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Our latest case report from Brady Pregerson, MD, features a middle-aged woman brought to the emergency department by paramedics as a field-activated ST-elevation MI. Check out the EKG and see if you can determine the correct diagnosis.
History: A middle-aged woman with a history of diabetes and hypertension is brought to the emergency department by paramedics as a field-activated ST-elevation MI. They report that about 40 minutes ago she fainted and when she came to she had anxiety, chest pain, and shortness of breath. There was no head injury.
Medics gave aspirin plus 3 doses of nitroglycerin en route without relief.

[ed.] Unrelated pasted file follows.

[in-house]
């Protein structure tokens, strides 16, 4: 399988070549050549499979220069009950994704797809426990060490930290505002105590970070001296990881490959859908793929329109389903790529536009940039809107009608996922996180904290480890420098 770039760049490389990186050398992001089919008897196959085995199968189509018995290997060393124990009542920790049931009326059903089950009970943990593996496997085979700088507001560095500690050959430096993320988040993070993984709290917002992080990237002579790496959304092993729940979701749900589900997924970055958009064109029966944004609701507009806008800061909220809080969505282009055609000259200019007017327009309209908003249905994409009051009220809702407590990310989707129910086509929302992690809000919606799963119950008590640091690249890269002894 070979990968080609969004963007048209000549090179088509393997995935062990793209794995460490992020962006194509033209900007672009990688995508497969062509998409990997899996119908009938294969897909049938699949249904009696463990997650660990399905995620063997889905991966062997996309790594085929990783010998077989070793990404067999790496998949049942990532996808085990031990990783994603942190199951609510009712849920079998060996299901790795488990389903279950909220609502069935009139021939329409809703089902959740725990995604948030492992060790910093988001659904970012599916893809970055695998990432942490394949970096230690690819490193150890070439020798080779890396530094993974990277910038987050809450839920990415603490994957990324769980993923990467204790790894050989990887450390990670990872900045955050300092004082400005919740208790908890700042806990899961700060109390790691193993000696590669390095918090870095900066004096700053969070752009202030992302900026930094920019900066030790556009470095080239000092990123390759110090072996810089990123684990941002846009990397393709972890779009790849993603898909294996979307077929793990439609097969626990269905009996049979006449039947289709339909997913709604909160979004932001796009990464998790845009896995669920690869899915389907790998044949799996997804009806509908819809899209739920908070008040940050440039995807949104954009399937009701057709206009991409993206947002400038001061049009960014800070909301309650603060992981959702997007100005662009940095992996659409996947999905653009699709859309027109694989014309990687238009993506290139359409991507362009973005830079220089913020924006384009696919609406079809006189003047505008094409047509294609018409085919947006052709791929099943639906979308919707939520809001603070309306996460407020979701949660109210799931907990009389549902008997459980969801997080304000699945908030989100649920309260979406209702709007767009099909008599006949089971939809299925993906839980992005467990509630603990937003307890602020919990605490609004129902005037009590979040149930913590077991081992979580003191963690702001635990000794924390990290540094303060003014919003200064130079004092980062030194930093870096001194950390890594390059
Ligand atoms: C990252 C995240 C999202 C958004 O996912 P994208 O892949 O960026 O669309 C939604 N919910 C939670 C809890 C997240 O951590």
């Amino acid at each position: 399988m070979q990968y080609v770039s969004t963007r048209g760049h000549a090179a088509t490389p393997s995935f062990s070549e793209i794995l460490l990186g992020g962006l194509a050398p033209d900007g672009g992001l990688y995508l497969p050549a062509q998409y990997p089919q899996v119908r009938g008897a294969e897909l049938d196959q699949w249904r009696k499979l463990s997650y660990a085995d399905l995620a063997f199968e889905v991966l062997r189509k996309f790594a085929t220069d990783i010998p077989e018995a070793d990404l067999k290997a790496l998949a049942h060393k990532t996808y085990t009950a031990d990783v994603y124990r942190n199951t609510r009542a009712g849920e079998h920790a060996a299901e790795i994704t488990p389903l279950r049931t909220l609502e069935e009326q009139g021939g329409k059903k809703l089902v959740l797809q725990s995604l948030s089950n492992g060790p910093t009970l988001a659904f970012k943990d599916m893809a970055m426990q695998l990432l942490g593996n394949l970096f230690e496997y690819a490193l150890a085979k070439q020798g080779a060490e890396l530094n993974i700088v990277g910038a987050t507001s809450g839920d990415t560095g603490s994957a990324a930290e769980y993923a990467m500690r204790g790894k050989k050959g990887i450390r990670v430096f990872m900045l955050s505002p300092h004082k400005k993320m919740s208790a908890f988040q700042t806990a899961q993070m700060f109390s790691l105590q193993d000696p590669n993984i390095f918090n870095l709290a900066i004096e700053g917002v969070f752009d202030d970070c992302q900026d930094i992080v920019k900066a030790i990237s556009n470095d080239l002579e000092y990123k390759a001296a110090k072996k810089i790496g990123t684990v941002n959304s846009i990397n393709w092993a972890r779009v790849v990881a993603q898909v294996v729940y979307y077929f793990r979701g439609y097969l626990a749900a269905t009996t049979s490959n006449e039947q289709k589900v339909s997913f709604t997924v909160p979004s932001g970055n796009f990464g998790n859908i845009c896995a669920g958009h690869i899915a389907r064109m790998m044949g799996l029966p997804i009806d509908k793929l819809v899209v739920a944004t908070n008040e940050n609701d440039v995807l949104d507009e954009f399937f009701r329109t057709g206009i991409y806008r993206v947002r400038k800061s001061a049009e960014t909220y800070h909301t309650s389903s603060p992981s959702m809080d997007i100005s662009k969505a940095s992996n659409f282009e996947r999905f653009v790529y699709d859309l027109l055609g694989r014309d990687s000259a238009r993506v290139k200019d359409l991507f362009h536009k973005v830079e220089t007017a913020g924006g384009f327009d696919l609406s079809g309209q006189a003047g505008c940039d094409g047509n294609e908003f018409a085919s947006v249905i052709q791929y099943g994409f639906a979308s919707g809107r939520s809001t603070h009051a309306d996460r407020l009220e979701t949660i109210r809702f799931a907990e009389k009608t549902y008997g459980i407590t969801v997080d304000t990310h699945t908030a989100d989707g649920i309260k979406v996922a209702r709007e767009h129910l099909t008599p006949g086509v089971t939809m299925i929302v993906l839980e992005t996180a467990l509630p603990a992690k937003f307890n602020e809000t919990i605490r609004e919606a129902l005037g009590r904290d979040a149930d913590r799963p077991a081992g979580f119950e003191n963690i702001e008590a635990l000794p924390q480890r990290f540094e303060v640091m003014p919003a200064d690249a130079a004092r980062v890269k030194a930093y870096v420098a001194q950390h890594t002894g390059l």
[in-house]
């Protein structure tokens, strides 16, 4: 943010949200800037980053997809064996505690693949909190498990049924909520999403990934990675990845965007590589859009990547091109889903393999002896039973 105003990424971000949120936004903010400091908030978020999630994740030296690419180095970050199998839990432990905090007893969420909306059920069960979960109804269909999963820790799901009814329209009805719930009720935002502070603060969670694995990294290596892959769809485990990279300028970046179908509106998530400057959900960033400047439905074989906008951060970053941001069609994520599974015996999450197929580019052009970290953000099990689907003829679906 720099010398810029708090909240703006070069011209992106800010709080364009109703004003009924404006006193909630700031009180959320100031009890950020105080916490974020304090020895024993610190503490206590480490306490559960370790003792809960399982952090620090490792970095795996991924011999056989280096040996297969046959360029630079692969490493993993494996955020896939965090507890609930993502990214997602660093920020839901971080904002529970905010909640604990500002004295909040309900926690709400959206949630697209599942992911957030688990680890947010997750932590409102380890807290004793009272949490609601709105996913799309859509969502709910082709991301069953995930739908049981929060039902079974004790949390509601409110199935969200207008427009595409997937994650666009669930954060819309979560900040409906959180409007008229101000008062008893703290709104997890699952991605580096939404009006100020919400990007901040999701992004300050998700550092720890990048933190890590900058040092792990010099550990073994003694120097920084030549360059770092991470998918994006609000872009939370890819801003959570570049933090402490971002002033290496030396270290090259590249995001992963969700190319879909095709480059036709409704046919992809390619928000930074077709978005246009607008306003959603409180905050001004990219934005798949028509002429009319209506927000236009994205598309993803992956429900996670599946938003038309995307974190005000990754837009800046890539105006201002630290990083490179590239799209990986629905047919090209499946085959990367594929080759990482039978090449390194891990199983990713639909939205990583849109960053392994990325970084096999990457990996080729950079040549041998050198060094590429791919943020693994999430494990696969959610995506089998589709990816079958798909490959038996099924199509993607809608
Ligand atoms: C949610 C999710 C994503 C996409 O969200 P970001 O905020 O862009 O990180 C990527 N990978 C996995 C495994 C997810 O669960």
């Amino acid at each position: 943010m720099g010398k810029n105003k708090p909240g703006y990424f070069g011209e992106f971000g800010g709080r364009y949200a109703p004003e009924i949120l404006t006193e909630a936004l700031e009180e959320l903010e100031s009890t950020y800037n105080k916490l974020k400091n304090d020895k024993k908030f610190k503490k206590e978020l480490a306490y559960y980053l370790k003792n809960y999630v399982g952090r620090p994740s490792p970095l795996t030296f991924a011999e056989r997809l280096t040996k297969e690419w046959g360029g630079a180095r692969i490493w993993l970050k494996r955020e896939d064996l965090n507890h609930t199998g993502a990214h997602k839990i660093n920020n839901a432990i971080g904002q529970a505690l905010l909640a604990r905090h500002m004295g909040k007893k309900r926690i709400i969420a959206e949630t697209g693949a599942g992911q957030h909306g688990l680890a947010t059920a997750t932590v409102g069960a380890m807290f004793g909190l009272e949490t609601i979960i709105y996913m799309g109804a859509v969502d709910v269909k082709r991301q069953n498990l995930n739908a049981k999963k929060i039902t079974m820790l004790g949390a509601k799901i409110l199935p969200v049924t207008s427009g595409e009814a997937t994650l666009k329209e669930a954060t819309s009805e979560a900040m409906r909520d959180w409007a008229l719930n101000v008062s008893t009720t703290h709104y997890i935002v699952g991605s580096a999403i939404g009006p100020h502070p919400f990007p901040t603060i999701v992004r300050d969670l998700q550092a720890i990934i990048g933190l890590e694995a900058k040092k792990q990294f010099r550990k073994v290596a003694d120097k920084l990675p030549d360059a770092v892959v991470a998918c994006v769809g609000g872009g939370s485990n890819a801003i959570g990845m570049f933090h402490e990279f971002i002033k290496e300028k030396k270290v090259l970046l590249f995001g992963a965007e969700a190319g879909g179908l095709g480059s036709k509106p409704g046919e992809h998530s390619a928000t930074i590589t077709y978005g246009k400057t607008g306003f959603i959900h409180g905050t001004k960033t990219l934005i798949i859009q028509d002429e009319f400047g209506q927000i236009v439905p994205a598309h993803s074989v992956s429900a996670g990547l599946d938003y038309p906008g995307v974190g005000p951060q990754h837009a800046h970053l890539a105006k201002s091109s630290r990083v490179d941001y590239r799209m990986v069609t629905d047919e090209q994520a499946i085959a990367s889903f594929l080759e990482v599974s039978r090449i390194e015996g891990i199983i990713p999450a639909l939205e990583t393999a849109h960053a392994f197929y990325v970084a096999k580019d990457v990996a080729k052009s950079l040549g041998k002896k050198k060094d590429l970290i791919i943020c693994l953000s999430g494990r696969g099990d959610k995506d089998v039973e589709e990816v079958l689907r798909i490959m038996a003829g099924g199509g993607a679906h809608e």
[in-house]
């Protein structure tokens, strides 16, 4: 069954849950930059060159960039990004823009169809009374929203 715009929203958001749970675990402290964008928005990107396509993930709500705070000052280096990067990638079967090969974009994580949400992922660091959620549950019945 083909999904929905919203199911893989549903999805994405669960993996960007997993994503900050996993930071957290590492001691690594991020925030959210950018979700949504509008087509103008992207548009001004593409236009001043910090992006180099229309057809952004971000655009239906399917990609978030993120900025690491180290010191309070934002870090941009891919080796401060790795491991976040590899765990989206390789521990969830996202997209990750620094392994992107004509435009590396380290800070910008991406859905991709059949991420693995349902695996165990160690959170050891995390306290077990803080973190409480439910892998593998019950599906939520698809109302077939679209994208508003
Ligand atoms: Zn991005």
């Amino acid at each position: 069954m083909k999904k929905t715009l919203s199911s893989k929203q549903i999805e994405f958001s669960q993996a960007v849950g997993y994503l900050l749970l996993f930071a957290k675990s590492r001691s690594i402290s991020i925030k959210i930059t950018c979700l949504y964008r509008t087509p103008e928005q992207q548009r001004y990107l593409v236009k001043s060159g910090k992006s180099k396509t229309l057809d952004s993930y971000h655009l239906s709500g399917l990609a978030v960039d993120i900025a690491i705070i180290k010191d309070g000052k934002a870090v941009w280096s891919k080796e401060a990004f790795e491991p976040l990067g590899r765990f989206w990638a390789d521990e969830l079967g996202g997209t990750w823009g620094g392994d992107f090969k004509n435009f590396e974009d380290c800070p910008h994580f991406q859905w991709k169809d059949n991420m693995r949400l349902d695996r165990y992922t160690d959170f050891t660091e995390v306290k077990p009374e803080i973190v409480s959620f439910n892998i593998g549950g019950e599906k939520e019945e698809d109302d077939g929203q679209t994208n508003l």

Exam: On exam, the patient is obese, diaphoretic, and appears very anxious bordering on delirious. She is unable to give much history and is thrashing around.
Vitals: Pulse 131, BP 95/58, pulse ox 98% on oxygen. Lungs are clear and heart is tachycardic with normal heart sounds. Abdomen is rotund and non-tender. Legs have no edema, chords, tenderness, or erythema. Pulses are symmetric.
What is the most likely diagnosis?